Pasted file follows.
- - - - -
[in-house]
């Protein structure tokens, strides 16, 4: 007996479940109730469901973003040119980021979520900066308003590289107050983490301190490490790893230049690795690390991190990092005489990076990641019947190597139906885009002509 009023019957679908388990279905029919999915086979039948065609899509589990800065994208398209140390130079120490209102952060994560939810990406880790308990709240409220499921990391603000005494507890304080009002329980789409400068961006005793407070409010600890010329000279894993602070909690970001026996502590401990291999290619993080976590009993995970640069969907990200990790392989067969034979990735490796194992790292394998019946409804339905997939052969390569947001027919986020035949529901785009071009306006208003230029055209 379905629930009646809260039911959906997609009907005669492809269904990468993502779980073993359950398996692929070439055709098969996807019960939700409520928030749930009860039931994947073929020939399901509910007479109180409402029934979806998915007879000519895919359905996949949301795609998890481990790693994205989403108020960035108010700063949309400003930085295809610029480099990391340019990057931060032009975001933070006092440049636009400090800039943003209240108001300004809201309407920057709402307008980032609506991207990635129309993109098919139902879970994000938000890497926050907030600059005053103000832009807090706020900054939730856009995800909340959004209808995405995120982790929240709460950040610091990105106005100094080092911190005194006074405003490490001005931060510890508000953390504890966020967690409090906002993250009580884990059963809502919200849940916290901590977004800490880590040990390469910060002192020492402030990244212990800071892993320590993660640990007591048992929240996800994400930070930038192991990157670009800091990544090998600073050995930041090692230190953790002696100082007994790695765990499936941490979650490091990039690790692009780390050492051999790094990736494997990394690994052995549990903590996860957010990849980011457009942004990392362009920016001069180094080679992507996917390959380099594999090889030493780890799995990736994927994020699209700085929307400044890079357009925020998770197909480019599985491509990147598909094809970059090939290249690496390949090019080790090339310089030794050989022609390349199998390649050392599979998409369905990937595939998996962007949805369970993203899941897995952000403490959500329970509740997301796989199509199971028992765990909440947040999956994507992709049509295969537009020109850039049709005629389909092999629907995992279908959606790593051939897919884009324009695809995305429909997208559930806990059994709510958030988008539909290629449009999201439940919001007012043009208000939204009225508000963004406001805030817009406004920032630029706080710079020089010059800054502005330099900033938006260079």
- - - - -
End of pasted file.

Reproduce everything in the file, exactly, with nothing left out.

[in-house]
């Protein structure tokens, strides 16, 4: 007996479940109730469901973003040119980021979520900066308003590289107050983490301190490490790893230049690795690390991190990092005489990076990641019947190597139906885009002509 009023019957679908388990279905029919999915086979039948065609899509589990800065994208398209140390130079120490209102952060994560939810990406880790308990709240409220499921990391603000005494507890304080009002329980789409400068961006005793407070409010600890010329000279894993602070909690970001026996502590401990291999290619993080976590009993995970640069969907990200990790392989067969034979990735490796194992790292394998019946409804339905997939052969390569947001027919986020035949529901785009071009306006208003230029055209 379905629930009646809260039911959906997609009907005669492809269904990468993502779980073993359950398996692929070439055709098969996807019960939700409520928030749930009860039931994947073929020939399901509910007479109180409402029934979806998915007879000519895919359905996949949301795609998890481990790693994205989403108020960035108010700063949309400003930085295809610029480099990391340019990057931060032009975001933070006092440049636009400090800039943003209240108001300004809201309407920057709402307008980032609506991207990635129309993109098919139902879970994000938000890497926050907030600059005053103000832009807090706020900054939730856009995800909340959004209808995405995120982790929240709460950040610091990105106005100094080092911190005194006074405003490490001005931060510890508000953390504890966020967690409090906002993250009580884990059963809502919200849940916290901590977004800490880590040990390469910060002192020492402030990244212990800071892993320590993660640990007591048992929240996800994400930070930038192991990157670009800091990544090998600073050995930041090692230190953790002696100082007994790695765990499936941490979650490091990039690790692009780390050492051999790094990736494997990394690994052995549990903590996860957010990849980011457009942004990392362009920016001069180094080679992507996917390959380099594999090889030493780890799995990736994927994020699209700085929307400044890079357009925020998770197909480019599985491509990147598909094809970059090939290249690496390949090019080790090339310089030794050989022609390349199998390649050392599979998409369905990937595939998996962007949805369970993203899941897995952000403490959500329970509740997301796989199509199971028992765990909440947040999956994507992709049509295969537009020109850039049709005629389909092999629907995992279908959606790593051939897919884009324009695809995305429909997208559930806990059994709510958030988008539909290629449009999201439940919001007012043009208000939204009225508000963004406001805030817009406004920032630029706080710079020089010059800054502005330099900033938006260079």